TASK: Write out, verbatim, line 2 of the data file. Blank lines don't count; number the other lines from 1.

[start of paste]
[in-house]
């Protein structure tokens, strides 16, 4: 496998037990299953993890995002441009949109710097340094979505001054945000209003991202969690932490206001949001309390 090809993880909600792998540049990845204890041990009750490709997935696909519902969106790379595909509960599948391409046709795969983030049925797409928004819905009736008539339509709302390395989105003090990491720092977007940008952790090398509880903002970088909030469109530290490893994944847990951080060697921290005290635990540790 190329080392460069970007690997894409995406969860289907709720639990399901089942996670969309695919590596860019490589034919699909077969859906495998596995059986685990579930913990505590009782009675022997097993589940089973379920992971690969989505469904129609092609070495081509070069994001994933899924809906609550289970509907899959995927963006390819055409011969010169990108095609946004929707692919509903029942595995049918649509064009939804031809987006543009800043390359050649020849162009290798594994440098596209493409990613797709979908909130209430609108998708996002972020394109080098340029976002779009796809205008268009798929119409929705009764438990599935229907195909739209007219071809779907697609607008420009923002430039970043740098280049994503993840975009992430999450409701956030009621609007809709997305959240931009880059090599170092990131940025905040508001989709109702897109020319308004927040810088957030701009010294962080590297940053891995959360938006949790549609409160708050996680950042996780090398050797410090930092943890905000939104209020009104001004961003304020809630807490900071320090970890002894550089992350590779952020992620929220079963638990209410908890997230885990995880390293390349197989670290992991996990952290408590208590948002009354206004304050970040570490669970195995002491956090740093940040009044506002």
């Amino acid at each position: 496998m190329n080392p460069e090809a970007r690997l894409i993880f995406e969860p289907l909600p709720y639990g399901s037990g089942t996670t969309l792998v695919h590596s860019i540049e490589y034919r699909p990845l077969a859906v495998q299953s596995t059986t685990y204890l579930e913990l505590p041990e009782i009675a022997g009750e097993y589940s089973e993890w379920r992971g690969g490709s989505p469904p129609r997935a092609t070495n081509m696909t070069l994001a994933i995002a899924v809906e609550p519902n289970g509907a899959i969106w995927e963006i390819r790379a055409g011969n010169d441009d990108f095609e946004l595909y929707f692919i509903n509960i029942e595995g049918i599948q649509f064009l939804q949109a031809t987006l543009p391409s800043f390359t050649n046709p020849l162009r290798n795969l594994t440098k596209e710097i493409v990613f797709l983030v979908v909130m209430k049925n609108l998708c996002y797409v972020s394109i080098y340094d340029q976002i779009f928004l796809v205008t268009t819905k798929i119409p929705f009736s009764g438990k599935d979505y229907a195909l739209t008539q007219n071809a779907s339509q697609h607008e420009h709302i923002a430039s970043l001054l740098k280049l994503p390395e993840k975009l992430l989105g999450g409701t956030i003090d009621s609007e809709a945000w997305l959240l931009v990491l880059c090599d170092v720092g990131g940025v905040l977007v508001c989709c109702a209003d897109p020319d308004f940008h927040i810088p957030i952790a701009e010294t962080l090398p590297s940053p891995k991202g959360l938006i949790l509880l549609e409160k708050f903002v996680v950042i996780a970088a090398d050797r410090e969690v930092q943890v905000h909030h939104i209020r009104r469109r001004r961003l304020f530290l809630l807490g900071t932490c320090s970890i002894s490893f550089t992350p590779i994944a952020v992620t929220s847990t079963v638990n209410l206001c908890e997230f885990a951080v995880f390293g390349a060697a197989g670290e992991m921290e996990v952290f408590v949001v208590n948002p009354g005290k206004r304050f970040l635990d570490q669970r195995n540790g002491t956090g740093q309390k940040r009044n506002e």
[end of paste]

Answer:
């Protein structure tokens, strides 16, 4: 496998037990299953993890995002441009949109710097340094979505001054945000209003991202969690932490206001949001309390 090809993880909600792998540049990845204890041990009750490709997935696909519902969106790379595909509960599948391409046709795969983030049925797409928004819905009736008539339509709302390395989105003090990491720092977007940008952790090398509880903002970088909030469109530290490893994944847990951080060697921290005290635990540790 190329080392460069970007690997894409995406969860289907709720639990399901089942996670969309695919590596860019490589034919699909077969859906495998596995059986685990579930913990505590009782009675022997097993589940089973379920992971690969989505469904129609092609070495081509070069994001994933899924809906609550289970509907899959995927963006390819055409011969010169990108095609946004929707692919509903029942595995049918649509064009939804031809987006543009800043390359050649020849162009290798594994440098596209493409990613797709979908909130209430609108998708996002972020394109080098340029976002779009796809205008268009798929119409929705009764438990599935229907195909739209007219071809779907697609607008420009923002430039970043740098280049994503993840975009992430999450409701956030009621609007809709997305959240931009880059090599170092990131940025905040508001989709109702897109020319308004927040810088957030701009010294962080590297940053891995959360938006949790549609409160708050996680950042996780090398050797410090930092943890905000939104209020009104001004961003304020809630807490900071320090970890002894550089992350590779952020992620929220079963638990209410908890997230885990995880390293390349197989670290992991996990952290408590208590948002009354206004304050970040570490669970195995002491956090740093940040009044506002």